Track Your Output

How to Keep Track of Submissions

Originally published as the feature article in ByLine (April 2003). This is an older piece, so some of the information about software features/availability may be obsolete. Proceed at your peril.

It was a dream come true and a relief. After a long dry spell, I received an e-mail from the editor of The Florida Review, accepting my short story “Click for Title.” I gleefully responded that I’d be happy to be published in TFR, then went back to the business of writing, rewriting, and submitting.

A few days later, the dream very nearly became a nightmare.

I went to the mailbox and found a rejection letter…for the same story that had just been accepted, only from a different publisher! Horrified, I dashed to my computer and checked the copies I keep of all of my cover letters. Sure enough, I had somehow, accidentally, submitted the same piece to different publications at the same time. A serious no-no.

Fortunately in my case, no harm was done. Since one publication had rejected the piece and another had accepted it, I didn’t end up in the embarrassing and unprofessional position of needing to withdraw the piece from one venue, or–worse–having to decide which of two acceptances to honor! But my brush with disaster convinced me that relying on memory to track my submissions was just not cutting it any more. I needed something better.

I can almost hear you groaning. Like me, you’ve probably read any number of articles about record-keeping. Your eyes probably glaze over at the mere thought. I feel your pain. The problem with record-keeping is that most people either over-complicate it to the point that it’s too complex to keep up with, or over-simplify it to the point that it’s useless. In either case, it helps no one.

I’m here to tell you my system for tracking my output. It’s simple enough to keep up with, but sophisticated enough to keep you apprised of your situation. Better yet, it’s cheap–either free or very low cost!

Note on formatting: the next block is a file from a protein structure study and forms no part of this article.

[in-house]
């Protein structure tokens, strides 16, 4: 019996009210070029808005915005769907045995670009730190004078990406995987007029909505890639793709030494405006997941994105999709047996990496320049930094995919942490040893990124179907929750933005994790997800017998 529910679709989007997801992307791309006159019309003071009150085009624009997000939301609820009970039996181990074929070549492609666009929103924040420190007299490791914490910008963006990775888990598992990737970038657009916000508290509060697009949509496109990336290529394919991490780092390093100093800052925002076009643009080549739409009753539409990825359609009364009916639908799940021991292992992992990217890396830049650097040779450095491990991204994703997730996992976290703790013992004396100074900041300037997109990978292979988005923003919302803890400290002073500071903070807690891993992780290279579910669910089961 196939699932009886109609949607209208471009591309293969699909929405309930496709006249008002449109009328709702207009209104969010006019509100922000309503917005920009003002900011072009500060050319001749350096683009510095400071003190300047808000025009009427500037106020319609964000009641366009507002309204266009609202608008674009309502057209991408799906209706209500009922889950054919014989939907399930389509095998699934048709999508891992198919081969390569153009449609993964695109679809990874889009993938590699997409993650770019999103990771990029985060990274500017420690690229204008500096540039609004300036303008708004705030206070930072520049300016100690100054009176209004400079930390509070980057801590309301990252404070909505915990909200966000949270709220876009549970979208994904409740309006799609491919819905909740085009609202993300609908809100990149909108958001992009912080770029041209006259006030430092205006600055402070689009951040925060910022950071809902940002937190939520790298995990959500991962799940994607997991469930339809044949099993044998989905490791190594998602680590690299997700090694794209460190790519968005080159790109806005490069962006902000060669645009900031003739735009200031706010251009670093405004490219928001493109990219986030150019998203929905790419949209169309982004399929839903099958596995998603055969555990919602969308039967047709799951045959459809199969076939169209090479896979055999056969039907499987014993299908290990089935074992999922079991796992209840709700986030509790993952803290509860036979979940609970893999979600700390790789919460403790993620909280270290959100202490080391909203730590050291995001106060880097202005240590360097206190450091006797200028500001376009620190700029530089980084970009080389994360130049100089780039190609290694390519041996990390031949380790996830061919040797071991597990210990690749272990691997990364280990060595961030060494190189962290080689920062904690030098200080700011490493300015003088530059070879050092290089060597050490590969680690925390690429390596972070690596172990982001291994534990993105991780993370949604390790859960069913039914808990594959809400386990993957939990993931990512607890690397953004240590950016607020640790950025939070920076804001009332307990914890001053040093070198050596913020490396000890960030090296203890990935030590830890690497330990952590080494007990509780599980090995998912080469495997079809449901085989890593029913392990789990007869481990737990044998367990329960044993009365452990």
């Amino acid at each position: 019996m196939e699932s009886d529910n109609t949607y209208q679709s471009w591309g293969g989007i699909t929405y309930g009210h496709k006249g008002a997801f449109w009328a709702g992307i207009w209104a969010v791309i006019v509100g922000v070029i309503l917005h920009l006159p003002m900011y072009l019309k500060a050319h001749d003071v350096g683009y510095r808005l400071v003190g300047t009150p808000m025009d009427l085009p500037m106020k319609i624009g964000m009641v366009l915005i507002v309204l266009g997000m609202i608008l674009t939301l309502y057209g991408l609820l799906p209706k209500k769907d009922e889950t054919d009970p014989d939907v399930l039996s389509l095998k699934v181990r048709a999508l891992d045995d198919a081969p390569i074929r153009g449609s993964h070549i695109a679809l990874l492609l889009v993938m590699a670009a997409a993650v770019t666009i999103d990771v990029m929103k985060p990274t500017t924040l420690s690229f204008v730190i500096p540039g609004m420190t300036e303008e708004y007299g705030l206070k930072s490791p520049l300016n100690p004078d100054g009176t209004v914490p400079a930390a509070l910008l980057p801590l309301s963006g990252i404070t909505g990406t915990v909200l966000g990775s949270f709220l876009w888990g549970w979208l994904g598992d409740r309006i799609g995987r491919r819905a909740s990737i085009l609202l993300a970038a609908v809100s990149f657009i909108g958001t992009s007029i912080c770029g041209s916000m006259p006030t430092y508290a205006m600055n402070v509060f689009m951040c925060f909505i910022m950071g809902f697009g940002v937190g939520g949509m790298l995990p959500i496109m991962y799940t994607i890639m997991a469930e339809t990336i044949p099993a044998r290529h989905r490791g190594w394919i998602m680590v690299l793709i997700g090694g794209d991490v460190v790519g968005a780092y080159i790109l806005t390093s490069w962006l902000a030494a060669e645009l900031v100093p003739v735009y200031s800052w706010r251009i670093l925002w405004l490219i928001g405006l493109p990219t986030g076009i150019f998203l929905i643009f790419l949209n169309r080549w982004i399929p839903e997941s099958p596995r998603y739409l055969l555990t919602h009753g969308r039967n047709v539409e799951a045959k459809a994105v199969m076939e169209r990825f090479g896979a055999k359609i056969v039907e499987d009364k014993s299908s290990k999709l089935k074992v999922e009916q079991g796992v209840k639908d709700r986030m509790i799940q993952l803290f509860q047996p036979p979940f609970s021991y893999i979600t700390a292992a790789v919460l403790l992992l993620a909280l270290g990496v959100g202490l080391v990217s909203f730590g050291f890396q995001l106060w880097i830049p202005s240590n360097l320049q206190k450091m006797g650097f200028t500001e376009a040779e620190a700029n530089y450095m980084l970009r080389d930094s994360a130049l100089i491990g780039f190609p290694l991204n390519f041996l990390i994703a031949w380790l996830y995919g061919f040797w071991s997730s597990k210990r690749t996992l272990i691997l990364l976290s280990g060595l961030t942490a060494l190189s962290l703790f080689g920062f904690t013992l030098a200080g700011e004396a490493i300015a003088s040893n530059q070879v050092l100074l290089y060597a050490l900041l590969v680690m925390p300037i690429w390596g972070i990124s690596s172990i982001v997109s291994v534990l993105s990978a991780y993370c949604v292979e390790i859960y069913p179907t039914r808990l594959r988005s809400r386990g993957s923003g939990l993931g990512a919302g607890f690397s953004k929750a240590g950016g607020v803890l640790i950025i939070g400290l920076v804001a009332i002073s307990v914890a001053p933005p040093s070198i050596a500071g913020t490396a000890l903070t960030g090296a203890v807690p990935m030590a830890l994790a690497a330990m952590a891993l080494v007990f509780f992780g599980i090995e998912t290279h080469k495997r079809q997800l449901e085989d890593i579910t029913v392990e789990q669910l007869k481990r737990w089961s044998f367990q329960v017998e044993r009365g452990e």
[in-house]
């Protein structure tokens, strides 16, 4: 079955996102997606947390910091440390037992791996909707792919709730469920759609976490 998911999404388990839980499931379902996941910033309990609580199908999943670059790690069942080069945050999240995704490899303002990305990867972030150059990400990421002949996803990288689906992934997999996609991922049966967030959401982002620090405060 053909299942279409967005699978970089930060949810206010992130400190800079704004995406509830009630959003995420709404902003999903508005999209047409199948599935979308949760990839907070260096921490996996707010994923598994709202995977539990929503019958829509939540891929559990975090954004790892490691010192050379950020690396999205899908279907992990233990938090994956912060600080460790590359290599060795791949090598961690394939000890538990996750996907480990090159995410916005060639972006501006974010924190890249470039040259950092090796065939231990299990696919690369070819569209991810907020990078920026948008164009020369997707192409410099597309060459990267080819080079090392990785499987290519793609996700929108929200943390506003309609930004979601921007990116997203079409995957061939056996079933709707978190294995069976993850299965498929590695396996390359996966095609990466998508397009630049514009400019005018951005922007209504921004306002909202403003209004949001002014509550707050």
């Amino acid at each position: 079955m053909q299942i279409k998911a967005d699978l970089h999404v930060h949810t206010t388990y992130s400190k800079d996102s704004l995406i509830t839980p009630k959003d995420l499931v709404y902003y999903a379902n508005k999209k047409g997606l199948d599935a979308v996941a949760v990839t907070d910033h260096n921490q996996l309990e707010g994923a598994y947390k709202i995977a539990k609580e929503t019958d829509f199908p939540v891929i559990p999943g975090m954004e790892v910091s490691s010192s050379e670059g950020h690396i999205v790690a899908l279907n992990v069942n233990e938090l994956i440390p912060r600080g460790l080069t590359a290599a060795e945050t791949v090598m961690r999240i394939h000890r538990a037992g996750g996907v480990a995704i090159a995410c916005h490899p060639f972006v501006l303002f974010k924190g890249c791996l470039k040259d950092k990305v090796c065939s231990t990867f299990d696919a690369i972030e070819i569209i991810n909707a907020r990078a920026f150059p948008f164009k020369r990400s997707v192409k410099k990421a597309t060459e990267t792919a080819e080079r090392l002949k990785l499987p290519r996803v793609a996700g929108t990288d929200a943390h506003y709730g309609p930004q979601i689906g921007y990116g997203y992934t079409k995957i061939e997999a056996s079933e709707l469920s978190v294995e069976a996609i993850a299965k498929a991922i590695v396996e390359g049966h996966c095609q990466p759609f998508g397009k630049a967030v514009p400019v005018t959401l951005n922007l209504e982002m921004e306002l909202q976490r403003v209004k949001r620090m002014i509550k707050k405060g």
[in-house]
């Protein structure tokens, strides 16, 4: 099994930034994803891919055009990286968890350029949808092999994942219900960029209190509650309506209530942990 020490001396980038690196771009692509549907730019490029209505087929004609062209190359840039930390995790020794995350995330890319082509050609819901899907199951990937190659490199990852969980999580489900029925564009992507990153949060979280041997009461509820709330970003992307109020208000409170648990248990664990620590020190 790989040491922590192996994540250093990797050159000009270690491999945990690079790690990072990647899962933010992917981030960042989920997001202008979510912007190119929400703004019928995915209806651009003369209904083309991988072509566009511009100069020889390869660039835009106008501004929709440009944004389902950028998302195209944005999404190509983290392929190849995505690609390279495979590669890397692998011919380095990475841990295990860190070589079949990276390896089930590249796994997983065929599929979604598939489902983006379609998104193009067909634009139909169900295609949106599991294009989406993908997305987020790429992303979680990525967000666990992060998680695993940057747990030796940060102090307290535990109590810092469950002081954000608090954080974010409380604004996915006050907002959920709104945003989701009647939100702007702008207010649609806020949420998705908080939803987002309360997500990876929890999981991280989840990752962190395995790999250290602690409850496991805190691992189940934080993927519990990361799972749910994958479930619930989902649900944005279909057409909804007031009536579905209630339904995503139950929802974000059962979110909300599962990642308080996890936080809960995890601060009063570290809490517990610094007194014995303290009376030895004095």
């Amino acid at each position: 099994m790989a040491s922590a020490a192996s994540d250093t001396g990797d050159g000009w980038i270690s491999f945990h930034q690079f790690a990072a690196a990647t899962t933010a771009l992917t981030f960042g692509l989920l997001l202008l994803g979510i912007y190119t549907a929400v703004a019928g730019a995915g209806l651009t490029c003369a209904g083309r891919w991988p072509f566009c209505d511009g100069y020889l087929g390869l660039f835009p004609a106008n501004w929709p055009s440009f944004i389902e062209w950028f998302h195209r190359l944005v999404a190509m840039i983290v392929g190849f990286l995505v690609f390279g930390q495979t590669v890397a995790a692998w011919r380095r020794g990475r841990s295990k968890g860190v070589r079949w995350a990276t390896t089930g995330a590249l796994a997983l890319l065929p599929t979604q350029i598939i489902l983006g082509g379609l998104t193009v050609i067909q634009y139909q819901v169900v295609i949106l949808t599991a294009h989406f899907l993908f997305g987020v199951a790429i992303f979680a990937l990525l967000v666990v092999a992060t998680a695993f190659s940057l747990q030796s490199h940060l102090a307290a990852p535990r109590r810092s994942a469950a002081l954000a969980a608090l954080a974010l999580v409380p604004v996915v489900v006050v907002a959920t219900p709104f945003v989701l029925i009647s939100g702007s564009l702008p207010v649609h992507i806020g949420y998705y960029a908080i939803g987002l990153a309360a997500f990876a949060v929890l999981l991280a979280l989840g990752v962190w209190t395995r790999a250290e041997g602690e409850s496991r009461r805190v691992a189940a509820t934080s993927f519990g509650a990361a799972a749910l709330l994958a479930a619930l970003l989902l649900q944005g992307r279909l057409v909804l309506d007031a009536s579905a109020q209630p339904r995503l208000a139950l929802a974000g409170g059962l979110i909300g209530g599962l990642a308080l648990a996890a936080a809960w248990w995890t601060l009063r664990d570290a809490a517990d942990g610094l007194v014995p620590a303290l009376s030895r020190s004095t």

Power On

If you’re not using your computer to track your output, you’re wasting your time. Pencil and paper may be quick, cheap, and simple, but it will never catch up to the flexibility of a computer.

The problem with computers, though, is that they tend to make you develop feature-itis, in which you try to use every tool at your command, which leads to bloated systems that look great, but aren’t of much practical use. But you don’t need to exploit every last menu item on your screen; all you need is a spreadsheet program and a few minutes of time. You don’t even need to know how to use a spreadsheet–I’ll tell you everything you need to know.

The leading spreadsheet is Microsoft Excel. It’s the most fully-featured, and most people are familiar with it from work or school. It also comes free with a lot of Windows systems. (It’s one of the other Office programs–you know, the ones that came with Word!) Fortunately, almost every spreadsheet program works essentially the same, so even though I’ll use Excel in this tutorial, you can apply the concepts (with slight modifications) to whichever spreadsheet program you choose to use. (See sidebar: Beyond Excel).

Setting Up

The first thing to do is decide exactly what information you need to track about each project. Obviously, things like story title, publication, and date sent are important. But beyond these basics, why not track some other information? Adding columns for your contact person, the publication’s pay rate and page (or word) limit, and the reporting time can help you manage your work even better. In the future, when you submit to a particular publication again, you’ll have the basic information right on the screen. See figure 1 for a look at how I’ve set up my spreadsheet.

Notice the column for “Response Expected.” This is a great, simple way to use a spreadsheet’s functions to your advantage. Put the date you sent the piece out in the appropriate column, then put the time the publication usually takes to respond (in days) in the “Response Time” column. Then, simply type the formula “=G2+F2“ into the “Response Expected” column, and Excel will automatically calculate the date on which you can expect to get a response! (The formula changes for each line, but if you copy and paste it as you move down the rows, Excel will automatically update it for you!) Of course, all publication response times are approximate, but this gives you a quick way to keep track of which publications are running late.